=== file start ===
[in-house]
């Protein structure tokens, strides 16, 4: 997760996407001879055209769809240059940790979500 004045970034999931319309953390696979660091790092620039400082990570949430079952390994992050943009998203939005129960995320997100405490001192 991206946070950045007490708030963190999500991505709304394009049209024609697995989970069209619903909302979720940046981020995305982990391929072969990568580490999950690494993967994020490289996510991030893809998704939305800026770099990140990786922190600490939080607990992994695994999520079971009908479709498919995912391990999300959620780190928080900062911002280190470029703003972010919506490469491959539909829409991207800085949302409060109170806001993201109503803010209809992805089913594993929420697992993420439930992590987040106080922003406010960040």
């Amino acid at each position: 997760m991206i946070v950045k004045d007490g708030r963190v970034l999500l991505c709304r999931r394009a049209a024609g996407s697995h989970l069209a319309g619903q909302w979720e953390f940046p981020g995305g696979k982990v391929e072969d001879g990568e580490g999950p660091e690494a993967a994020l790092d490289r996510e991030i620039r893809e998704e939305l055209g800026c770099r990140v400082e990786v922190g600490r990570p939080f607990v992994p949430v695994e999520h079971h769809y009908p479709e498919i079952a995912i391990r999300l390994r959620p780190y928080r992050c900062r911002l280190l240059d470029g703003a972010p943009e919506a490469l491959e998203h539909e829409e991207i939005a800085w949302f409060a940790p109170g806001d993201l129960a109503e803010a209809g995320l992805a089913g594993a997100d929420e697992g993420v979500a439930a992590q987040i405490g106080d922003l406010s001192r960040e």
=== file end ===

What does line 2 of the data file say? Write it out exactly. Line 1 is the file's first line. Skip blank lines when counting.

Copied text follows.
């Protein structure tokens, strides 16, 4: 997760996407001879055209769809240059940790979500 004045970034999931319309953390696979660091790092620039400082990570949430079952390994992050943009998203939005129960995320997100405490001192 991206946070950045007490708030963190999500991505709304394009049209024609697995989970069209619903909302979720940046981020995305982990391929072969990568580490999950690494993967994020490289996510991030893809998704939305800026770099990140990786922190600490939080607990992994695994999520079971009908479709498919995912391990999300959620780190928080900062911002280190470029703003972010919506490469491959539909829409991207800085949302409060109170806001993201109503803010209809992805089913594993929420697992993420439930992590987040106080922003406010960040």